Open Access Research Article

Effect of Consorted PGPMs and Mineral Fertilizer on Grain Yield of Wheat (Triticum aestivum L.) and Malt Barely (Hordium vulgar L) in the Central Highlands of Ethiopia

Abere Mnalku* and Getahun Mitiku

Ethiopian Institute of Agricultural Research, Addis Ababa, Ethiopia

Corresponding Author

Received Date: July 24, 2020;  Published Date: August 11, 2020


A field experiment was conducted at Welmera, Ada’a Berga and Kersa Malema districts of Ethiopia during 2016 and 2017 cropping seasons to evaluate the effect of PGPMs consortium (Panoramix product) on yield of wheat and malt barely. The treatments were untreated control, Recommended NPS, Panoramix coated seed, Imidalm/Apron Star and Panoramix coated seed, Panoramix + Recommended NPS, and Imindalem/ Apron Star + Panoramix + Recommended NPS and laid out in randomized complete block design with four replications. Statistically significant differences (P≤0.05) were observed among treatments for grain yield of wheat and malt barely in all locations and seasons. The highest wheat grain yields at Welmera and Kersa Malema, and Ada’a Berga were 4617, 3080 and 4360 kg ha-1, respectively and obtained from Panoramix + 182 kg NPSB and 55.4 kg urea ha-1. In malt barely, the average grain yield (3554 and 2563.6 kg ha-1) at Welmera and Kersa Malema, respectively were obtained from Apron Star + panoramix + 121.08 kg NPSB and 39.16 kg urea ha-1 despite at par with the sole recommended NPS, which had the peakiest average grain yield (2749.6 kg ha-1) at Ada’a Berga. The result generally confirmed, PGPMs consortium (panoramix product) co-application with mineral fertilizer on wheat and malt barely did not show agronomic and economic superiority over sole recommended mineral fertilizer. But, at Welmera, paronamix + Apron star + Recommended NPS treatment was feasible though not showed significant grain yield change.

Keywords: Grain yield; Mineral fertilizer; Panoramix; PGPM; Soil


Agriculture accounts for 41% of the Gross Domestic Product (GDP), 85% of total export and is providing the source of livelihood for the great majority (over 80%) of the Ethiopian population of 102 million in 2017 [1]. However, the sector is still characterized by low productivity, dominated by subsistence, low input and low output rainfed farming systems in which biotic and abiotic factors periodically reverse performance gains with adverse effects on household food security particularly on the staples [2]. Ethiopia is one of the largest wheats and malt barely producers in sub- Saharan Africa. However, wheat yield levels are low with a national average of about 2.2t/ha, which is well below yields obtained from research stations, i.e., 5t ha-1 in 2017 [3]. Diagnostic studies with farmers in the Ethiopian highlands have identified declining soil fertility as a key driver of low yields of field crops due to continuous nutrient uptake of crops, low fertilizer use and insufficient organic matter application [4-6]. Studies on nutrient cycles in the Central highlands of Ethiopia revealed that the nutrient balance in different soil fertility classes varied from -20 to -185 kg N, from +11 to -83 kg P and from +23 to -245 kg K ha-1 yr-1 [4].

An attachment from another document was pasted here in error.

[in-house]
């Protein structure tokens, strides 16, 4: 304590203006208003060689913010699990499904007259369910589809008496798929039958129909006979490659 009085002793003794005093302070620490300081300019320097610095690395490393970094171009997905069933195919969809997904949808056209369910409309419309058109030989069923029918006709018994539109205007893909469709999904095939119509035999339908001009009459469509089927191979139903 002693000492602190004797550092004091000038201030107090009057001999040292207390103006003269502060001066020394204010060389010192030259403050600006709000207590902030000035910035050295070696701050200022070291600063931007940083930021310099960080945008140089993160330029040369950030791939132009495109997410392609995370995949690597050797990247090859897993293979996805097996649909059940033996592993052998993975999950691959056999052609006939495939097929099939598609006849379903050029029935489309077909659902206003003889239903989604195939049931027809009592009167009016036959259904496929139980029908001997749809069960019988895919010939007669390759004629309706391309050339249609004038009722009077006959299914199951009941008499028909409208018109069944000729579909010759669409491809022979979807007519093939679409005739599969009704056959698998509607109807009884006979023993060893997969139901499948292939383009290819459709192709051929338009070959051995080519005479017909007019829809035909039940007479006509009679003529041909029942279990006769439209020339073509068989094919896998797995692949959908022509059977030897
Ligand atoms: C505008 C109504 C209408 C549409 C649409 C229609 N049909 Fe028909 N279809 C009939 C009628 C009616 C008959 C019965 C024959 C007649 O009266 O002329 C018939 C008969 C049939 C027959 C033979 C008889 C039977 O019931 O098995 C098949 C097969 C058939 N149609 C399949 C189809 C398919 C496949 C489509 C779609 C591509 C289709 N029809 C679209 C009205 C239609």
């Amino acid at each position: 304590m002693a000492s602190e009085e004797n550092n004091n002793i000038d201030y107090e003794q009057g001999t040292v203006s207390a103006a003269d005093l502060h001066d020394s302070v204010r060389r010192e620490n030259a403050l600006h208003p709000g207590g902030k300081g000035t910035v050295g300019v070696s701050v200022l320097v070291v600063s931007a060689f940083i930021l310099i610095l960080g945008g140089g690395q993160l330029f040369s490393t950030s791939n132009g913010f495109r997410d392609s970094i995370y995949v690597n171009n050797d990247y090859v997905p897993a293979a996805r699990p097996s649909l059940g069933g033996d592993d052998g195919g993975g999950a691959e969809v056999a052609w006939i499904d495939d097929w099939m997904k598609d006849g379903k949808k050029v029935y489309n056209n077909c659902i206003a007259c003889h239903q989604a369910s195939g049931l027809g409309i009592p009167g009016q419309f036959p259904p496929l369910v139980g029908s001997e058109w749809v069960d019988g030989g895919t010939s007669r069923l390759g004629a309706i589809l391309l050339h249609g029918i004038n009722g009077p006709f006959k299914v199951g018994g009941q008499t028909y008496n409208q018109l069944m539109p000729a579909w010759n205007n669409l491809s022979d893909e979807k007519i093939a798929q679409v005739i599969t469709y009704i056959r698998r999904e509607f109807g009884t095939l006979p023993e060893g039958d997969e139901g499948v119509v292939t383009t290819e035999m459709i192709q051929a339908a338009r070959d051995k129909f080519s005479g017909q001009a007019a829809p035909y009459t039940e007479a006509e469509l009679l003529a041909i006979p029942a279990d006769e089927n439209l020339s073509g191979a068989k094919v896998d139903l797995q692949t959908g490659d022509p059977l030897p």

Studies often showed that the use of chemical fertilizers in Ethiopia have contributed to crop yield growth to date [7]. Despite the potential for further improvement, fertilizer is applied by less than 45% of farmers, on about 40% of area under crop, and mostly at below optimal dosage levels [8] in the country. Limited access to credit and limited supply of fertilizers as well as continued price hike were contributing to the sub-optimal use [9]. There is evidence to suggest that fertilizer applied in Ethiopia is not as effective as potential suggests while application rates are yet higher than the average for sub-Saharan Africa [10]. For example, the nutrient use efficiency (NUE = kg yield per kg nutrient) of maize in Ethiopia is 9 to17 kg of grain per kg of applied N, while in Kenya and Tanzania equivalent NUEs range from 7 to 36 and 18 to 43 [11].

Given the reported negative environmental impacts of chemical fertilizers and increasing costs, utilization of PGPM [12] along with inorganic fertilizers is advantageous for sustainable agricultural practices via nutrient cycling and use efficiency improvement [13]. Unfortunately, little attention has been given to the integration of plant growth promoting microbes (PGPMs), which cover plant growth promoting rhizobacteria (PGPR), N2 fixing cyanobacteria, mycorrhiza, plant disease suppressors, stress tolerance endophytes, and biodegrading microbes [14]. The use efficiencies of P and N nutrients of were advanced in 10-30% by the synergistic interaction of PGPR and AMF [15]. As high as 50-70% crop yield increase were reported from abroad by using PGPM [16,17] despite crop and soil specificities [18,19]. Their reported mode of action has been synthesizing particular compounds for the plants [16], facilitating the uptake of certain nutrients from the soil [20], and suppressing pathogens and growth inhibitors [21]. Nevertheless, information/technology with regards to cereal biofertilization is hardly available in Ethiopia. Therefore, the study was intended to investigate the effects of consorted AM, bacillus and trichoderma product on growth and grain yield of wheat and malt barely across soils and seasons.

Materials and Methods

Site and material description

The seed coating biological product is referred to as Panoramix and is consorted of Endomycorrhiza, Bacillus, and Trichoderma species) and additives such as (vitamins, fulvic and humic acids, extracts from algae and vegetable oil etc). Apron Star 42 WS and Imidalm T 450 WS are fungicide-insecticide materials with a broad spectrum use through seed dressing (systemic action) [22] and are registered materials in Ethiopia [23]. The evaluation of Panoramix was carried out at Holetta Agricultural Research Center (on station), Ada’a Berga (on farm) and Kersa Malema (on-farm) from 2016- 2017 cropping season. The three sites were supposed to represent high rain fall-Nitisols, on-station; high rain fall-Nitisols, on-farm, and mid land-Vertisols, respectively. The soil physicochemical characteristics of the experimental sites were shown in Table 2 (Figure 1).